Posts Tagged DirectAccess

Is Direct Access Really That Hard To Setup (No) or are we becoming IT Complacent (Yes)?

DirectAccess

If you’ve been here before, you’ve seen various posts on Direct Access…If you haven’t been, shame on you (however for your convenience, here are the stories):

BMW and Windows 7 – Two Top Performers

Direct Access and Schools

Direct Access – Step-By-Step

Windows 7 – Direct Access & Schools

OK, now that we’ve cleared that up, what’s this post about?  Well, I came across an article the other day on Network World entitled “Microsoft DirectAccess: The ugly truth” and I wanted to take a minute and look at the article and think about IT in general and ask is Direct Access really that ugly to setup or has IT over the years made administrators and journalists lives easier by becoming too GUI and Wizard driven?

Direct Access, as we all know, requires Windows Server 2008 R2 and Windows 7.  No brainer.  We also know it requires IP v6. Another no brainer.  We all know Cisco equipment requires extensive knowledge of the CLI, however we don’t call it ugly to set up do we?  Back in the early days of NT (when Novell was king – wow that was a while ago), NDS required CLI and we didn’t call that ugly did we?  No, that is what made the difference between the IT Professional and the junior on staff.  Today however, Active Directory, Exchange, all of the tools that most IT administrators use, they’re all GUI and Wizard driven and you needn’t know the idiosyncracies and ins and outs of them.  Simply point and click, therefore we all associate ease of IT administration with the tools, whereas really we just know what we’re doing and these enablers make it that bit easier to use/implement.

With Direct Access we now find ourselves in the same situation, however we’re blaming technology for what it’s actually given us.  Direct Access isn’t that hard to set up if you know what you’re doing and it’s not ugly to set up either…No more so than VoIP and that requires just as many components as Direct Access…The key critical factor is you have to have the Direct Access knowledge – similar to setting up public folders in Exchange 2007 prior to SP1 – you had to use command lines and know what you were doing :)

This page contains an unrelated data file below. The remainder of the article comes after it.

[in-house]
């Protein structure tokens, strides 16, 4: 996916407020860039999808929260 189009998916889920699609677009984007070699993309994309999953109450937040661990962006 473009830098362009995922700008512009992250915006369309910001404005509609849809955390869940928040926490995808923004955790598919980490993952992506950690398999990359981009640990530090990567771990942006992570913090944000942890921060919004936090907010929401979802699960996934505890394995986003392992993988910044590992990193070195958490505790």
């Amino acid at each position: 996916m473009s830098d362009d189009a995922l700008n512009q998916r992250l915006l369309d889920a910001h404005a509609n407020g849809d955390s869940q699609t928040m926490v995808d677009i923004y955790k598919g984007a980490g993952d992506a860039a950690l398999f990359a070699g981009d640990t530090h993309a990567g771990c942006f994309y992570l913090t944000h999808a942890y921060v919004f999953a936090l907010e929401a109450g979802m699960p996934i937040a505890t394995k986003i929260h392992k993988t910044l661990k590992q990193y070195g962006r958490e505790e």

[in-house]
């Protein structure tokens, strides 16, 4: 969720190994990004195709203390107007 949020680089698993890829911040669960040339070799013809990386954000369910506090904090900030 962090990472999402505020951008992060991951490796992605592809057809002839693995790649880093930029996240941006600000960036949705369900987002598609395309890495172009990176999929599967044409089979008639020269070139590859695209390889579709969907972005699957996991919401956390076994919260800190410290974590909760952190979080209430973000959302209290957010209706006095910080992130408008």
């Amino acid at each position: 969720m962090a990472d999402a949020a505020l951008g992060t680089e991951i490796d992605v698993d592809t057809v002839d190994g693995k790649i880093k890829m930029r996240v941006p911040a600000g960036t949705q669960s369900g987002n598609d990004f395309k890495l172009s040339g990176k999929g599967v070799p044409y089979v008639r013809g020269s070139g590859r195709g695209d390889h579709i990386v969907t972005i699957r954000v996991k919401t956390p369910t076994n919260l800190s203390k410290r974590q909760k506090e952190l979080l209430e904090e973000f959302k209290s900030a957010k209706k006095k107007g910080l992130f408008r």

I’m not knocking the article in any way, I’m just saying that maybe the spin it was written with was wrong as Direct Access isn’t really five years early, nor is it a forklift upgrade and in all actuality, the smaller networks are the ones better suited towards this as there is less to go wrong when setting it up.

If anyone is confused about it, I know a good consultant named Justin Rodino who would be more than happy to assist with any implementation :)

Happy Direct Accessing – the easy way :)

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BMW and Windows 7 – Two Top Performers

BMW_logo Last year BMW opted to be one of the “guinea pigs” of the new Windows Operating System – what we all now have come to know (and most love) – Windows 7.  However, when they began the pilot, they didn’t realise their users would liken to it as much as they did.  At first, there was kickback from those internal saying it was a bit childish and was more “playful” than useful however after using it more and more, they have found it “extremely friendly”, “quick”, and that it “just works”.